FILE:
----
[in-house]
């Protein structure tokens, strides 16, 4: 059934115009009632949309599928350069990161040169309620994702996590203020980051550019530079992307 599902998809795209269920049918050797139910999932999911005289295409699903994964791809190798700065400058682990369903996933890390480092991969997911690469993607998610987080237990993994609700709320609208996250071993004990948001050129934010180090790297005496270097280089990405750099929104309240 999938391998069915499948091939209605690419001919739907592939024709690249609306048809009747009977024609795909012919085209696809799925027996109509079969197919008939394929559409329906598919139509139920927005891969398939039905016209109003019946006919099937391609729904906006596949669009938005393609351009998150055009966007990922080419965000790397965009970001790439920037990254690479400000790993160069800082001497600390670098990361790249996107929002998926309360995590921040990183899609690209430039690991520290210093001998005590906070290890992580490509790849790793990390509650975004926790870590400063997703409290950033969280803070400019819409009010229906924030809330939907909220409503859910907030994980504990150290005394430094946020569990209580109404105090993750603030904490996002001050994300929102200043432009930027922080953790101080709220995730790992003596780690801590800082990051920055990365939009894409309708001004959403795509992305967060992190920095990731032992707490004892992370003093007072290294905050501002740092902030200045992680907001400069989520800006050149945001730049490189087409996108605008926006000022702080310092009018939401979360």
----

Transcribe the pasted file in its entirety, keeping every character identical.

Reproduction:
[in-house]
């Protein structure tokens, strides 16, 4: 059934115009009632949309599928350069990161040169309620994702996590203020980051550019530079992307 599902998809795209269920049918050797139910999932999911005289295409699903994964791809190798700065400058682990369903996933890390480092991969997911690469993607998610987080237990993994609700709320609208996250071993004990948001050129934010180090790297005496270097280089990405750099929104309240 999938391998069915499948091939209605690419001919739907592939024709690249609306048809009747009977024609795909012919085209696809799925027996109509079969197919008939394929559409329906598919139509139920927005891969398939039905016209109003019946006919099937391609729904906006596949669009938005393609351009998150055009966007990922080419965000790397965009970001790439920037990254690479400000790993160069800082001497600390670098990361790249996107929002998926309360995590921040990183899609690209430039690991520290210093001998005590906070290890992580490509790849790793990390509650975004926790870590400063997703409290950033969280803070400019819409009010229906924030809330939907909220409503859910907030994980504990150290005394430094946020569990209580109404105090993750603030904490996002001050994300929102200043432009930027922080953790101080709220995730790992003596780690801590800082990051920055990365939009894409309708001004959403795509992305967060992190920095990731032992707490004892992370003093007072290294905050501002740092902030200045992680907001400069989520800006050149945001730049490189087409996108605008926006000022702080310092009018939401979360």